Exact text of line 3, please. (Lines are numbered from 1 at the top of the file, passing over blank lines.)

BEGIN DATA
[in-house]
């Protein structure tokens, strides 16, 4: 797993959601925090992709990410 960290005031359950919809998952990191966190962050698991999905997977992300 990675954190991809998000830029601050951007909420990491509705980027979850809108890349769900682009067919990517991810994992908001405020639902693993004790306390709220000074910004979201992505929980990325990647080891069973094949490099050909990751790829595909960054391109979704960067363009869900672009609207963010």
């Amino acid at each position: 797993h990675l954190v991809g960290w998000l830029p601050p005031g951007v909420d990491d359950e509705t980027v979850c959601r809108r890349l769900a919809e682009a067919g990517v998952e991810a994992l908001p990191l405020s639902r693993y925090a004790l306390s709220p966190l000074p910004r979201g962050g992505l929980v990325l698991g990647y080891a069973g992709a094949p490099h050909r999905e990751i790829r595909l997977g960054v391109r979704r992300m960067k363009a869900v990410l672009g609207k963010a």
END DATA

């Amino acid at each position: 797993h990675l954190v991809g960290w998000l830029p601050p005031g951007v909420d990491d359950e509705t980027v979850c959601r809108r890349l769900a919809e682009a067919g990517v998952e991810a994992l908001p990191l405020s639902r693993y925090a004790l306390s709220p966190l000074p910004r979201g962050g992505l929980v990325l698991g990647y080891a069973g992709a094949p490099h050909r999905e990751i790829r595909l997977g960054v391109r979704r992300m960067k363009a869900v990410l672009g609207k963010a």